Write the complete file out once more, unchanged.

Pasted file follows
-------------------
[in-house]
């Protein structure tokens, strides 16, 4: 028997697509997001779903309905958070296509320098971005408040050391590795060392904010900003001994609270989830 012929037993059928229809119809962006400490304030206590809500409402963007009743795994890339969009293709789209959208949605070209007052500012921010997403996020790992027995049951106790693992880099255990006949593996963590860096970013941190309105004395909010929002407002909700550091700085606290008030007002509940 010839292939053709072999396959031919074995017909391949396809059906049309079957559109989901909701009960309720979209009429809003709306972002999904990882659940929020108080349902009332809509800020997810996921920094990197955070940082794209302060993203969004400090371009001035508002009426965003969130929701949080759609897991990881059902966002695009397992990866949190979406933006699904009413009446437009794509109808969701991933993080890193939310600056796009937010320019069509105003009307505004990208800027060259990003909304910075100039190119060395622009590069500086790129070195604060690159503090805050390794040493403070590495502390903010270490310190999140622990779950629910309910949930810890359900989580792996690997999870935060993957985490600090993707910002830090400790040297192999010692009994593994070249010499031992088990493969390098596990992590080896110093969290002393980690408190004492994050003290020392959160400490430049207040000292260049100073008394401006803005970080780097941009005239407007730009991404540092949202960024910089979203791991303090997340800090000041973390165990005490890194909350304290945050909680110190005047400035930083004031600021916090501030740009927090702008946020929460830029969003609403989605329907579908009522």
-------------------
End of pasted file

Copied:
[in-house]
């Protein structure tokens, strides 16, 4: 028997697509997001779903309905958070296509320098971005408040050391590795060392904010900003001994609270989830 012929037993059928229809119809962006400490304030206590809500409402963007009743795994890339969009293709789209959208949605070209007052500012921010997403996020790992027995049951106790693992880099255990006949593996963590860096970013941190309105004395909010929002407002909700550091700085606290008030007002509940 010839292939053709072999396959031919074995017909391949396809059906049309079957559109989901909701009960309720979209009429809003709306972002999904990882659940929020108080349902009332809509800020997810996921920094990197955070940082794209302060993203969004400090371009001035508002009426965003969130929701949080759609897991990881059902966002695009397992990866949190979406933006699904009413009446437009794509109808969701991933993080890193939310600056796009937010320019069509105003009307505004990208800027060259990003909304910075100039190119060395622009590069500086790129070195604060690159503090805050390794040493403070590495502390903010270490310190999140622990779950629910309910949930810890359900989580792996690997999870935060993957985490600090993707910002830090400790040297192999010692009994593994070249010499031992088990493969390098596990992590080896110093969290002393980690408190004492994050003290020392959160400490430049207040000292260049100073008394401006803005970080780097941009005239407007730009991404540092949202960024910089979203791991303090997340800090000041973390165990005490890194909350304290945050909680110190005047400035930083004031600021916090501030740009927090702008946020929460830029969003609403989605329907579908009522």